Bass River State Forest was acquired by the state of New Jersey in 1905 for public recreation, water conservation, and wildlife and timber management. Lake Absegami, a 67-acre lake created in the 1920's, is the center of the forest's recreational activities and provides an area for swimming and a serene setting for boating and canoeing. A trail through the Absegami Natural Area wanders through a pine/oak woods and a small Atlantic white cedar bog. Batona Trail, this easy walking trail, well marked with pink blazes, runs for fifty miles through Bass River State Forest, Wharton State Forest and Lebanon State Forest, crossing streams and passing through forested areas that were once bustling towns with names such as Four Mile, Butler, Martha and Washington. Campsites: 178 tent and trailer sites with fire rings and picnic tables. Flush toilets, showers and laundry facilities are within walking distance. Trailer sanitary station is open March 1 through November 30. Campsites open all year. Group Campsites: Three group campsites with water and pit toilets are within walking distance. Each site accommodates up to 50 campers. Open all year. Lean-tos: Nine lean-tos with woodburning stoves. Each accommodates six people. Outdoor picnic table, fire ring and grill. Flush toilets, showers, laundry facilities are within walking distance. Open all year. Shelters: Six shelters with furnished living room with woodburning stove and screened double door, two bunk rooms, one double-deck bunk in each room. Each accommodates four people. Outdoor grill for cooking, table and benches. Flush toilets and shower facilities are nearby. Shelters are located along the north shore of Lake Absegami. Open April 1 through October 31. Cabins: Six cabins with living room with double-deck bunk and fireplace; two bunkrooms with double-deck bunks; kitchen with running water, electric stove, refrigerator; bathroom with shower, toilet, and sink. Screened-in porch faces lake. Electricity. Each accommodates six people. Cabins are located along the shore of Lake Absegami. Open April 1 through October 31 For information call: (609)296-1114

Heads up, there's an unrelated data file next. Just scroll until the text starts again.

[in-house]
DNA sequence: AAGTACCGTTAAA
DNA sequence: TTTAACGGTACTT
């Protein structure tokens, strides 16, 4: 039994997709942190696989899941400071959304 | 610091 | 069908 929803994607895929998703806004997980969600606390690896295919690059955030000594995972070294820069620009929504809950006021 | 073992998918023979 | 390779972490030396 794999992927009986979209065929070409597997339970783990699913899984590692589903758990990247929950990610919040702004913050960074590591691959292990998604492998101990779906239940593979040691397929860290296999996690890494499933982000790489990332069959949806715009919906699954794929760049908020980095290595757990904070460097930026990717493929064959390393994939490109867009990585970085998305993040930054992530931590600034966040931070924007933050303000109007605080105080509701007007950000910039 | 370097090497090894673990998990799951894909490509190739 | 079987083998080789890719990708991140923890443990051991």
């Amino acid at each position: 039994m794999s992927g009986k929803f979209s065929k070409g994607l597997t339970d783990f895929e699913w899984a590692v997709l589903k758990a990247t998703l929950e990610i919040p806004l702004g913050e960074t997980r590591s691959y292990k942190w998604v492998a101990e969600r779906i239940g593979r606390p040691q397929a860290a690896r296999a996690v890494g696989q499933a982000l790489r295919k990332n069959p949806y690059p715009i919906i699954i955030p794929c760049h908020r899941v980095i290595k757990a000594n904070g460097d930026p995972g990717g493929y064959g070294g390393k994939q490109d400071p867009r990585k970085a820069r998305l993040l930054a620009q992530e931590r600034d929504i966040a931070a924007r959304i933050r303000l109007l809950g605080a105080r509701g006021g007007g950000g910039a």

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Belleplain State Forest